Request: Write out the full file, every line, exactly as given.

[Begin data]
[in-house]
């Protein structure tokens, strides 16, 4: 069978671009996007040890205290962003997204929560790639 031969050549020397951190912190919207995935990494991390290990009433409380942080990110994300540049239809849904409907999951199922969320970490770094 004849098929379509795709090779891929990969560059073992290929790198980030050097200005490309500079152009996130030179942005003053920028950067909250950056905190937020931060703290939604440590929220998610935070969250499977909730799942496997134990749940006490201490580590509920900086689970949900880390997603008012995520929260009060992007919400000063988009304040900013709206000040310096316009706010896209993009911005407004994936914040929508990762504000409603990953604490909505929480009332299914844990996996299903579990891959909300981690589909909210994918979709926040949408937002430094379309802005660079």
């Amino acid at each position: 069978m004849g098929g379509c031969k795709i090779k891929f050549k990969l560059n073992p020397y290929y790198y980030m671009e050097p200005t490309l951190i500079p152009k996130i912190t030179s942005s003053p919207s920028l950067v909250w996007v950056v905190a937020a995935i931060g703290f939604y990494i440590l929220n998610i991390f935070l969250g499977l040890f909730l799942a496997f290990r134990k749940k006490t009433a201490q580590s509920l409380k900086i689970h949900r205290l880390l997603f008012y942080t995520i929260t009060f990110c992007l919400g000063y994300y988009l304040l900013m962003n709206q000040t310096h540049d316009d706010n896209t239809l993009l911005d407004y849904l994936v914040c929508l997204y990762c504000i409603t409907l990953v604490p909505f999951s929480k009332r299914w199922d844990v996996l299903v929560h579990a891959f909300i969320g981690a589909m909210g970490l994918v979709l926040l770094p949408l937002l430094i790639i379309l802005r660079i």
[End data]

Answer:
[in-house]
């Protein structure tokens, strides 16, 4: 069978671009996007040890205290962003997204929560790639 031969050549020397951190912190919207995935990494991390290990009433409380942080990110994300540049239809849904409907999951199922969320970490770094 004849098929379509795709090779891929990969560059073992290929790198980030050097200005490309500079152009996130030179942005003053920028950067909250950056905190937020931060703290939604440590929220998610935070969250499977909730799942496997134990749940006490201490580590509920900086689970949900880390997603008012995520929260009060992007919400000063988009304040900013709206000040310096316009706010896209993009911005407004994936914040929508990762504000409603990953604490909505929480009332299914844990996996299903579990891959909300981690589909909210994918979709926040949408937002430094379309802005660079």
């Amino acid at each position: 069978m004849g098929g379509c031969k795709i090779k891929f050549k990969l560059n073992p020397y290929y790198y980030m671009e050097p200005t490309l951190i500079p152009k996130i912190t030179s942005s003053p919207s920028l950067v909250w996007v950056v905190a937020a995935i931060g703290f939604y990494i440590l929220n998610i991390f935070l969250g499977l040890f909730l799942a496997f290990r134990k749940k006490t009433a201490q580590s509920l409380k900086i689970h949900r205290l880390l997603f008012y942080t995520i929260t009060f990110c992007l919400g000063y994300y988009l304040l900013m962003n709206q000040t310096h540049d316009d706010n896209t239809l993009l911005d407004y849904l994936v914040c929508l997204y990762c504000i409603t409907l990953v604490p909505f999951s929480k009332r299914w199922d844990v996996l299903v929560h579990a891959f909300i969320g981690a589909m909210g970490l994918v979709l926040l770094p949408l937002l430094i790639i379309l802005r660079i």